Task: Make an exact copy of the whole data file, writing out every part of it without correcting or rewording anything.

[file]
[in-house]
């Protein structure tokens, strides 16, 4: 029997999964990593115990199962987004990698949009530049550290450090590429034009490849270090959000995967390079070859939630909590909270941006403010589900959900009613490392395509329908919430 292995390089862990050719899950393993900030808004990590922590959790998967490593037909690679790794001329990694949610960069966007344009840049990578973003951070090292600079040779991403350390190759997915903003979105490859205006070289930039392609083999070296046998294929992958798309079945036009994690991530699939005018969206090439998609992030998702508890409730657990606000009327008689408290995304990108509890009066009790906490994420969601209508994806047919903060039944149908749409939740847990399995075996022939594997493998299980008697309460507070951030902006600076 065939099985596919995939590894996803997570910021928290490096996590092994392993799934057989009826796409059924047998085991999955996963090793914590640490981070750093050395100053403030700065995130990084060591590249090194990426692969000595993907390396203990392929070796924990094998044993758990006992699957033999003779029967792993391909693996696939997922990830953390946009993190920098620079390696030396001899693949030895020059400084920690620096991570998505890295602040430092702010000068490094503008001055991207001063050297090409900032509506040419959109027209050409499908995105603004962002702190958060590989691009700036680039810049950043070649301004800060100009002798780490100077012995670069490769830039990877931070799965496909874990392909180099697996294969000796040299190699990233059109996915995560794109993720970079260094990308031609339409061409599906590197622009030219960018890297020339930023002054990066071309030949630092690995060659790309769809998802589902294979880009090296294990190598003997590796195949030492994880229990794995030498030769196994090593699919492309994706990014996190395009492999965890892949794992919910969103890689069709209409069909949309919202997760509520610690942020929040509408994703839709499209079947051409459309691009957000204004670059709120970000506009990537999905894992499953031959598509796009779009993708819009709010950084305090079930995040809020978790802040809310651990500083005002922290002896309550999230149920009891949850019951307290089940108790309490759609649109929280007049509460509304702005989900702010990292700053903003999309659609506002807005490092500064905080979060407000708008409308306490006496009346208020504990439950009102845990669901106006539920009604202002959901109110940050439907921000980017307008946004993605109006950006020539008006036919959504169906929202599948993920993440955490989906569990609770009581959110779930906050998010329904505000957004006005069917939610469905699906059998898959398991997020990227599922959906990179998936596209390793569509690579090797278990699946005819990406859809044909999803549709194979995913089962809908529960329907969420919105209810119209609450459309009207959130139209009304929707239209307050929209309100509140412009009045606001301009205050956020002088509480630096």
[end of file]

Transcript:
[in-house]
């Protein structure tokens, strides 16, 4: 029997999964990593115990199962987004990698949009530049550290450090590429034009490849270090959000995967390079070859939630909590909270941006403010589900959900009613490392395509329908919430 292995390089862990050719899950393993900030808004990590922590959790998967490593037909690679790794001329990694949610960069966007344009840049990578973003951070090292600079040779991403350390190759997915903003979105490859205006070289930039392609083999070296046998294929992958798309079945036009994690991530699939005018969206090439998609992030998702508890409730657990606000009327008689408290995304990108509890009066009790906490994420969601209508994806047919903060039944149908749409939740847990399995075996022939594997493998299980008697309460507070951030902006600076 065939099985596919995939590894996803997570910021928290490096996590092994392993799934057989009826796409059924047998085991999955996963090793914590640490981070750093050395100053403030700065995130990084060591590249090194990426692969000595993907390396203990392929070796924990094998044993758990006992699957033999003779029967792993391909693996696939997922990830953390946009993190920098620079390696030396001899693949030895020059400084920690620096991570998505890295602040430092702010000068490094503008001055991207001063050297090409900032509506040419959109027209050409499908995105603004962002702190958060590989691009700036680039810049950043070649301004800060100009002798780490100077012995670069490769830039990877931070799965496909874990392909180099697996294969000796040299190699990233059109996915995560794109993720970079260094990308031609339409061409599906590197622009030219960018890297020339930023002054990066071309030949630092690995060659790309769809998802589902294979880009090296294990190598003997590796195949030492994880229990794995030498030769196994090593699919492309994706990014996190395009492999965890892949794992919910969103890689069709209409069909949309919202997760509520610690942020929040509408994703839709499209079947051409459309691009957000204004670059709120970000506009990537999905894992499953031959598509796009779009993708819009709010950084305090079930995040809020978790802040809310651990500083005002922290002896309550999230149920009891949850019951307290089940108790309490759609649109929280007049509460509304702005989900702010990292700053903003999309659609506002807005490092500064905080979060407000708008409308306490006496009346208020504990439950009102845990669901106006539920009604202002959901109110940050439907921000980017307008946004993605109006950006020539008006036919959504169906929202599948993920993440955490989906569990609770009581959110779930906050998010329904505000957004006005069917939610469905699906059998898959398991997020990227599922959906990179998936596209390793569509690579090797278990699946005819990406859809044909999803549709194979995913089962809908529960329907969420919105209810119209609450459309009207959130139209009304929707239209307050929209309100509140412009009045606001301009205050956020002088509480630096």